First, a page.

About Thomas J. F. Mottl

Photographer, computer nerd, and otherwise opinionated geek. Founder of Aperture to Pixels Photography and Research Chef.


There are two big aspects of the photography world.  The actual picture taking part, which is the true art of the craft, and the new gadget tech junkie side.  Does your tech junkie side need a fix?

Remember, Aperture Chat is back for Season 2!


The New Aperture Chat Short Form


The guys at Aperture Chat have completely revamped their programming this week.  Rather than one long podcast style video each week, the new format focuses on having 5 daily segments, each focusing on what was one part of the podcast previously.

Monday News
Keeping you up to date.
Tuesday Product Previews and Reviews
The More Money Than Brains Club
Wednesday The Two-Way
A weekly discussion and debate.
Thursday News Redux
Because news comes more than once a week.
Friday Games and Challenges

The new format begins with Episode 15: Welcome to the New Format.  This much more easily digestible format, which they make light of as “daily chunks that you can watch while you eat your breakfast,” is generally 15-18 minutes in duration.  Even if you’re not the least bit interested in photography, they are fairly entertaining, and it’s generally not too nerdy.

Also, you can follow their blog at http://aperturechat.com.


So I’m out trying out some stuff for a project.  I was trying to make a hyperlapse video of walking up to the Pawtucket Armory, where the studio is located.

What is hyperlapse?  I’m sure this is your first question.

Hyperlapse is a time lapse video, that also has movement.  Normal time lapse is a camera set in one place and left to take pictures on it’s own.  Usually at intervals relative to what it is that you are trying to capture, so an ice cube melting might be one picture a second, setting up a room might be one picture every 6-8 seconds, a sunset might be one picture a minute, and seasons changing one picture a day.  Basically the idea is to really compress time down.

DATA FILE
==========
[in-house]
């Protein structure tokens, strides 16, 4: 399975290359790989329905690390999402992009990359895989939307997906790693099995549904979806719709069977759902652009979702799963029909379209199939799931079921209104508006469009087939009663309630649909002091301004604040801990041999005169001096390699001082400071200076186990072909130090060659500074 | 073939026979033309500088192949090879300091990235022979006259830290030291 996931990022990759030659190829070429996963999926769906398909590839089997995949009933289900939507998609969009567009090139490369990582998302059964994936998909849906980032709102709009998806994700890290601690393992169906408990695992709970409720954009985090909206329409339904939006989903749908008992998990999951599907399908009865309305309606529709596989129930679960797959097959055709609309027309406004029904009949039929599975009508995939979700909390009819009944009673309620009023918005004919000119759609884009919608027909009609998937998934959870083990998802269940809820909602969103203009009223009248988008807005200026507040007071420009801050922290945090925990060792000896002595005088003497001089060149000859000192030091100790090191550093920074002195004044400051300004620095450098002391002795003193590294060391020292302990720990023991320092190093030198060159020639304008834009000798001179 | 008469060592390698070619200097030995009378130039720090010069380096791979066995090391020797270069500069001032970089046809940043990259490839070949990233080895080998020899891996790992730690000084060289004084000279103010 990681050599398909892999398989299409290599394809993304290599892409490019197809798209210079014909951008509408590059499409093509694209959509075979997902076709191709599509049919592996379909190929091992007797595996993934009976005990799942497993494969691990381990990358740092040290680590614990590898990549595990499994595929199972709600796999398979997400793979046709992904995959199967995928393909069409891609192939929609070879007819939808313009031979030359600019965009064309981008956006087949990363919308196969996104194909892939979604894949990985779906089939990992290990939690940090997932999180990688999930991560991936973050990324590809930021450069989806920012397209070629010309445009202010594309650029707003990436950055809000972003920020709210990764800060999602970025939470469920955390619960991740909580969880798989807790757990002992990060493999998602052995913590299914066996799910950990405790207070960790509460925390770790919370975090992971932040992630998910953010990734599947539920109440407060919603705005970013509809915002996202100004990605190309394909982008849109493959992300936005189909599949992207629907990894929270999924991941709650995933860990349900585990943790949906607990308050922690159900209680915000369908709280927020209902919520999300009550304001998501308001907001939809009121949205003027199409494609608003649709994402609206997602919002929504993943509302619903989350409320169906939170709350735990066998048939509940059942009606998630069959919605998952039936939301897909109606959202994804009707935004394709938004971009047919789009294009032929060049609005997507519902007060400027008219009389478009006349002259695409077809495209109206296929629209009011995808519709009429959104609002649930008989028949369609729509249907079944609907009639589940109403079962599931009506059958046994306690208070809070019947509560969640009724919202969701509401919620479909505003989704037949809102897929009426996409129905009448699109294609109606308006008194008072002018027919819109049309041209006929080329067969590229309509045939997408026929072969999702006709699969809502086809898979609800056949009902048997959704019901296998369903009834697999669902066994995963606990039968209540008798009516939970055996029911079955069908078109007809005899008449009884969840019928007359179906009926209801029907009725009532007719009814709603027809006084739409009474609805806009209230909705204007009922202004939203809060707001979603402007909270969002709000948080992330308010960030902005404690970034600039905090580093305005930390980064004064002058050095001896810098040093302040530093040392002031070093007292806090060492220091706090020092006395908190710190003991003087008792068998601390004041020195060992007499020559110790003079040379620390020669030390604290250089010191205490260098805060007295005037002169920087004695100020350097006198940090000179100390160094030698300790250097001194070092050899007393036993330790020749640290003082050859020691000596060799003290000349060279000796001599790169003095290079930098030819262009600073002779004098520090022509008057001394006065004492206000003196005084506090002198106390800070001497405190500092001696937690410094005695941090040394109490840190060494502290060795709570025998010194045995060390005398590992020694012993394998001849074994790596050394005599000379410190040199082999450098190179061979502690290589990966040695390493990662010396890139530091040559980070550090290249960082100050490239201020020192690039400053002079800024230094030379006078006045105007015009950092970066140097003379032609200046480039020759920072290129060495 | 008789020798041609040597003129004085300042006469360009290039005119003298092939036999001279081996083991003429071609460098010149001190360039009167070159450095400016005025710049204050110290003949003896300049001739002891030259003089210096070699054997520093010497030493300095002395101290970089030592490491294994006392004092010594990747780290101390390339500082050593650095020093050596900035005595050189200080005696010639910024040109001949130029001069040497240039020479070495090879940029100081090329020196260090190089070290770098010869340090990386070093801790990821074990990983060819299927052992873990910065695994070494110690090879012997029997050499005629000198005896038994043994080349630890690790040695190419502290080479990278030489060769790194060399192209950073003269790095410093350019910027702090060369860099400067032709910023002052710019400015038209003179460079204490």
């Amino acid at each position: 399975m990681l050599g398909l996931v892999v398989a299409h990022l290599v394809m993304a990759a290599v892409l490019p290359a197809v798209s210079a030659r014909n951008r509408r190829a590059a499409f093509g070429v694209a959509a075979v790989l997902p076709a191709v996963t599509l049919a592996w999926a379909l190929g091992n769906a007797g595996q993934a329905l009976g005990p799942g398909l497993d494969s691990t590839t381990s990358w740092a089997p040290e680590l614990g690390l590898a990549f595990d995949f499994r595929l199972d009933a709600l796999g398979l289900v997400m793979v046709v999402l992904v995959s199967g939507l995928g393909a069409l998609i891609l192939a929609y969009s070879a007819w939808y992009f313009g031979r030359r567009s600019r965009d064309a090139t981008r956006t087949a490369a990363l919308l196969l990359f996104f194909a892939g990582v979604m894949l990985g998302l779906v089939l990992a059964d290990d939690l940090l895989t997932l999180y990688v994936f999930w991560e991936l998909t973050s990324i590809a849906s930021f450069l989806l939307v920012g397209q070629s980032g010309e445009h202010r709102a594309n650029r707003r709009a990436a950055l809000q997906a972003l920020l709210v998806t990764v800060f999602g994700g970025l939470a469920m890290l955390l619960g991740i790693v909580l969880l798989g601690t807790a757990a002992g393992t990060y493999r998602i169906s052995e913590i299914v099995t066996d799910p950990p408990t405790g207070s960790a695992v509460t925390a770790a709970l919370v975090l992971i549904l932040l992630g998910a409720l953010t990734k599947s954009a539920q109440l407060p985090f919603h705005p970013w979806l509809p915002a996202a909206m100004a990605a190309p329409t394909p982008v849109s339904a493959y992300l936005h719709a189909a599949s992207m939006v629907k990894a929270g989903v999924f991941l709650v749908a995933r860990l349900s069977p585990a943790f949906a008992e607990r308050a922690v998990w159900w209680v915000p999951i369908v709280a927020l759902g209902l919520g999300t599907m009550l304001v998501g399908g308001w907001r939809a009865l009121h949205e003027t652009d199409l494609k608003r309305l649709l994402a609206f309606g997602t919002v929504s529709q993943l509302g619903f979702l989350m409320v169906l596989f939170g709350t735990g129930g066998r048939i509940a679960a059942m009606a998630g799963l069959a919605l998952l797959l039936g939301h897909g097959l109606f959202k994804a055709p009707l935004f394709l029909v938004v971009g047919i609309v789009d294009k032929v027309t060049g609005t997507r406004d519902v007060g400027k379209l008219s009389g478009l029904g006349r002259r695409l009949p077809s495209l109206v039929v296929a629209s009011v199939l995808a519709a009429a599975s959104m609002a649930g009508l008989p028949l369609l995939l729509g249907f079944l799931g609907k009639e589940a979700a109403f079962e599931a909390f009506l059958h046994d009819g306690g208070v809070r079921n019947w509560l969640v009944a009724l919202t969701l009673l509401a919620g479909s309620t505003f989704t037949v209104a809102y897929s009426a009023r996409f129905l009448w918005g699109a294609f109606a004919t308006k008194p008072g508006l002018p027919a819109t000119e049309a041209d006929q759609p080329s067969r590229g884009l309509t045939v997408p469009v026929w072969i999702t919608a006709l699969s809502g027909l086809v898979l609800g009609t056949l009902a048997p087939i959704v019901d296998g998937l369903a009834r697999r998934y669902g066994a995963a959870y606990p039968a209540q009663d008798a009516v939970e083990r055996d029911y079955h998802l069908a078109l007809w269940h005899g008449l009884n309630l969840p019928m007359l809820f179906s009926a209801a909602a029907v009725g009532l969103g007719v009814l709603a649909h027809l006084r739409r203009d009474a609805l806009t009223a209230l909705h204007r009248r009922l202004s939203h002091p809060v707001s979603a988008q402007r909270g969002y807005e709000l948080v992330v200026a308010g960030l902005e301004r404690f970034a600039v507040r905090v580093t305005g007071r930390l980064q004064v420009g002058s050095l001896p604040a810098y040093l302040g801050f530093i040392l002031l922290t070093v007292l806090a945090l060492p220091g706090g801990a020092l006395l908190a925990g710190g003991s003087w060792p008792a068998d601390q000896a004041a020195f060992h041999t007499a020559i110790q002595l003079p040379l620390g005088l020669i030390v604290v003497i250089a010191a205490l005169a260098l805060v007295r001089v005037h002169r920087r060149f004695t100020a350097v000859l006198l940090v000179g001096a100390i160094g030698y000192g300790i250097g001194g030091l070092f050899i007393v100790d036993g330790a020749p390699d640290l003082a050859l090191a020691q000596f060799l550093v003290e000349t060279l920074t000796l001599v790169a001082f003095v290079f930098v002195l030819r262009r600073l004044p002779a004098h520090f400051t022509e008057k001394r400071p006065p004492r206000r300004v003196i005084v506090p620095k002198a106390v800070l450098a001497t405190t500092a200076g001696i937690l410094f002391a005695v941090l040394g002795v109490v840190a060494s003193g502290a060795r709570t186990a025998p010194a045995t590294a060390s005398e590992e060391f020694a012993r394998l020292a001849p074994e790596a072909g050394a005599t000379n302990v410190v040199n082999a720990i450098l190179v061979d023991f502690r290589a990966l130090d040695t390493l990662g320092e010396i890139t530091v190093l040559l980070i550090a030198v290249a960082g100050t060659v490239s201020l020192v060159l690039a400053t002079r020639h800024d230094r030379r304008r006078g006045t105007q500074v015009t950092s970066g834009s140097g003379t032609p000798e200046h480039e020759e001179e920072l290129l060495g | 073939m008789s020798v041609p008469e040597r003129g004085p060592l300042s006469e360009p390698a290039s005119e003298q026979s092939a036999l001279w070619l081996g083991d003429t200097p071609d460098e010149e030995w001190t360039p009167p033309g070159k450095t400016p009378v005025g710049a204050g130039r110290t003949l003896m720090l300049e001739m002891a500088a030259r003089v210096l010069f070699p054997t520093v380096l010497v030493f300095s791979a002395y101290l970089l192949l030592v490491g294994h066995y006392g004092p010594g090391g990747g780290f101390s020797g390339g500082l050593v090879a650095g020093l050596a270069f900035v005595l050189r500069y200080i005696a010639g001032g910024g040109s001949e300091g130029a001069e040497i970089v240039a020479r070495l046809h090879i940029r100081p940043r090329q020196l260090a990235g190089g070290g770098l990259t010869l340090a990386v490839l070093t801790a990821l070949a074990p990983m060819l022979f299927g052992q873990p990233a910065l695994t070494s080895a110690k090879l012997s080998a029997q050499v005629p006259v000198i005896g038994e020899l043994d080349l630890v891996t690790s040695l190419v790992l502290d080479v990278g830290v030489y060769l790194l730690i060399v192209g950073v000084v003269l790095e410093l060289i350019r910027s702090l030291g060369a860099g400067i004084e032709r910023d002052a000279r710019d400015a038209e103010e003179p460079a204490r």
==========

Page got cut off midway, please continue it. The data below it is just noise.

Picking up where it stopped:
We can add movement to this, which creates an entirely new effect, because you have the time lapse, but the movement is typically very small, so it feels like the viewer is moving very slowly through a world that is moving and changing very quickly.  This is a very difficult thing to get right, since you must be very precise with not only how often you take pictures, but also how far you move between them.  Otherwise it’s very uneven and tough to watch.

This is kind of like the “Bullet Time” effect from the Matrix movies, except that instead of trying to slow down the sequence by having tons of extra frames to look at, we are trying to speed up the sequence by taking out lots of the boring stuff.


So it’s a nice day and I’m headed back outside to give this another try.
I suggest you all do get out there too.


– Tom

The Killer App(let) Review: Mouse Without Borders

By Thomas Mottl, Aperture to Pixels Photography


So I know I’m in somewhat of a niche market of trying to run more than one computer on my desk at a time, and I’ve tried a number of different ways to do it.  Since it used to be just a laptop and a desktop simultaneously, the idea is pretty simple, the laptop gets used like a laptop and the desktop like a desktop.  Recently I’ve moved beyond that.

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